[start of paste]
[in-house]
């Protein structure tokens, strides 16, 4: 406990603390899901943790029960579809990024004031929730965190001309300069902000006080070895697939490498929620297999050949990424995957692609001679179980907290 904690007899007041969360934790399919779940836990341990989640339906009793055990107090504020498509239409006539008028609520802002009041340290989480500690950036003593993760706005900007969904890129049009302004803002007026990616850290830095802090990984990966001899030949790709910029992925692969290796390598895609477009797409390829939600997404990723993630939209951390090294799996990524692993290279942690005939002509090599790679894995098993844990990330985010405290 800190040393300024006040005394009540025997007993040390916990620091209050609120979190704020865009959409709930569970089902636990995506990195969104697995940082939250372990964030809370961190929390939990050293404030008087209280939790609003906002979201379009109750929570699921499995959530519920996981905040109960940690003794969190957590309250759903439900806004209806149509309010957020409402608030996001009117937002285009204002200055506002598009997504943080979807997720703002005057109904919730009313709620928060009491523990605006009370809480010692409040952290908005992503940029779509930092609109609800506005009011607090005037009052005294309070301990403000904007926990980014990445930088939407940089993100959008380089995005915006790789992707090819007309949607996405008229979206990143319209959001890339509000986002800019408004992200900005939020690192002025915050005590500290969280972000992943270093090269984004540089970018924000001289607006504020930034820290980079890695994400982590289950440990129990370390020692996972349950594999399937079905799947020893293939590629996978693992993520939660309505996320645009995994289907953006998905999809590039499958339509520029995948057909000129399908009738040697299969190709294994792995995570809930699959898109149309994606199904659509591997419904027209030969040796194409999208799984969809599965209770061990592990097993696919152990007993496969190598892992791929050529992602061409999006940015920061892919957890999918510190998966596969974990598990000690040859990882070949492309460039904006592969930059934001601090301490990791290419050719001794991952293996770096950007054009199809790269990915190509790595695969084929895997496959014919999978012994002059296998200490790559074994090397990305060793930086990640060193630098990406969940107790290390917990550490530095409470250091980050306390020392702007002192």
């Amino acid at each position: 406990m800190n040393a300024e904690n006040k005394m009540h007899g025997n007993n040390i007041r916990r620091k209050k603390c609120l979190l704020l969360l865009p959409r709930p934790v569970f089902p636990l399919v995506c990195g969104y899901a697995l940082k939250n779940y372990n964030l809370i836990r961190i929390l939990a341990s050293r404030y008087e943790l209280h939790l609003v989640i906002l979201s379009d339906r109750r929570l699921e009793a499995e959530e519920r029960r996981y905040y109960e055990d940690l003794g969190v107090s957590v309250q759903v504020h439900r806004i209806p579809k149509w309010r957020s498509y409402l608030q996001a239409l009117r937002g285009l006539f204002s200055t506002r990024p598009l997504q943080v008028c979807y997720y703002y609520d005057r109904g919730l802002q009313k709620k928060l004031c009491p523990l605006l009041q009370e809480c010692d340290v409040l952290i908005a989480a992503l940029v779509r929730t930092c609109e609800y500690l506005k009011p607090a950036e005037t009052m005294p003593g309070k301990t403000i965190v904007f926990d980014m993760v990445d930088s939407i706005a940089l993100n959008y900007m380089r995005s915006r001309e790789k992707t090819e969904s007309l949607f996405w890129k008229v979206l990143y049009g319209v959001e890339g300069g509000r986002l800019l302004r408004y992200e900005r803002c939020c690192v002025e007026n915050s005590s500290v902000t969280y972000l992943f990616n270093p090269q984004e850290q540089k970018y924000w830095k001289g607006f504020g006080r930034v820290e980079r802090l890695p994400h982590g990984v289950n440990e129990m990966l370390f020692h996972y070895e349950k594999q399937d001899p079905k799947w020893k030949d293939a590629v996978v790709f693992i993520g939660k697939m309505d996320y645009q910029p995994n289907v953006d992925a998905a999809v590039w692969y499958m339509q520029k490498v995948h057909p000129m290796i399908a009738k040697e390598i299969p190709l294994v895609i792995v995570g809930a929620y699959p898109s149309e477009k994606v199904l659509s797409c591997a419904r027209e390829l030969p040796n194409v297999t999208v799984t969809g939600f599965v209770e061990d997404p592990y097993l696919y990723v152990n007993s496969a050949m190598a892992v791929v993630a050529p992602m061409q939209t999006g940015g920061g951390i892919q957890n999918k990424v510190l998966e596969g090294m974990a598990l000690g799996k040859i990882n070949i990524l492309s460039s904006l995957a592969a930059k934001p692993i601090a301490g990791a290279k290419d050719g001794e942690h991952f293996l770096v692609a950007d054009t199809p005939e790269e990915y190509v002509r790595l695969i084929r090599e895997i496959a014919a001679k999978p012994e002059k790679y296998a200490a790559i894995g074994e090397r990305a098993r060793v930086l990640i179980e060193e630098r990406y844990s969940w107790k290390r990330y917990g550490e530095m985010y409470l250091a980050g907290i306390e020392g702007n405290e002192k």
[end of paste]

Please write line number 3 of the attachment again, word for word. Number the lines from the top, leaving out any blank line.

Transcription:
């Amino acid at each position: 406990m800190n040393a300024e904690n006040k005394m009540h007899g025997n007993n040390i007041r916990r620091k209050k603390c609120l979190l704020l969360l865009p959409r709930p934790v569970f089902p636990l399919v995506c990195g969104y899901a697995l940082k939250n779940y372990n964030l809370i836990r961190i929390l939990a341990s050293r404030y008087e943790l209280h939790l609003v989640i906002l979201s379009d339906r109750r929570l699921e009793a499995e959530e519920r029960r996981y905040y109960e055990d940690l003794g969190v107090s957590v309250q759903v504020h439900r806004i209806p579809k149509w309010r957020s498509y409402l608030q996001a239409l009117r937002g285009l006539f204002s200055t506002r990024p598009l997504q943080v008028c979807y997720y703002y609520d005057r109904g919730l802002q009313k709620k928060l004031c009491p523990l605006l009041q009370e809480c010692d340290v409040l952290i908005a989480a992503l940029v779509r929730t930092c609109e609800y500690l506005k009011p607090a950036e005037t009052m005294p003593g309070k301990t403000i965190v904007f926990d980014m993760v990445d930088s939407i706005a940089l993100n959008y900007m380089r995005s915006r001309e790789k992707t090819e969904s007309l949607f996405w890129k008229v979206l990143y049009g319209v959001e890339g300069g509000r986002l800019l302004r408004y992200e900005r803002c939020c690192v002025e007026n915050s005590s500290v902000t969280y972000l992943f990616n270093p090269q984004e850290q540089k970018y924000w830095k001289g607006f504020g006080r930034v820290e980079r802090l890695p994400h982590g990984v289950n440990e129990m990966l370390f020692h996972y070895e349950k594999q399937d001899p079905k799947w020893k030949d293939a590629v996978v790709f693992i993520g939660k697939m309505d996320y645009q910029p995994n289907v953006d992925a998905a999809v590039w692969y499958m339509q520029k490498v995948h057909p000129m290796i399908a009738k040697e390598i299969p190709l294994v895609i792995v995570g809930a929620y699959p898109s149309e477009k994606v199904l659509s797409c591997a419904r027209e390829l030969p040796n194409v297999t999208v799984t969809g939600f599965v209770e061990d997404p592990y097993l696919y990723v152990n007993s496969a050949m190598a892992v791929v993630a050529p992602m061409q939209t999006g940015g920061g951390i892919q957890n999918k990424v510190l998966e596969g090294m974990a598990l000690g799996k040859i990882n070949i990524l492309s460039s904006l995957a592969a930059k934001p692993i601090a301490g990791a290279k290419d050719g001794e942690h991952f293996l770096v692609a950007d054009t199809p005939e790269e990915y190509v002509r790595l695969i084929r090599e895997i496959a014919a001679k999978p012994e002059k790679y296998a200490a790559i894995g074994e090397r990305a098993r060793v930086l990640i179980e060193e630098r990406y844990s969940w107790k290390r990330y917990g550490e530095m985010y409470l250091a980050g907290i306390e020392g702007n405290e002192k």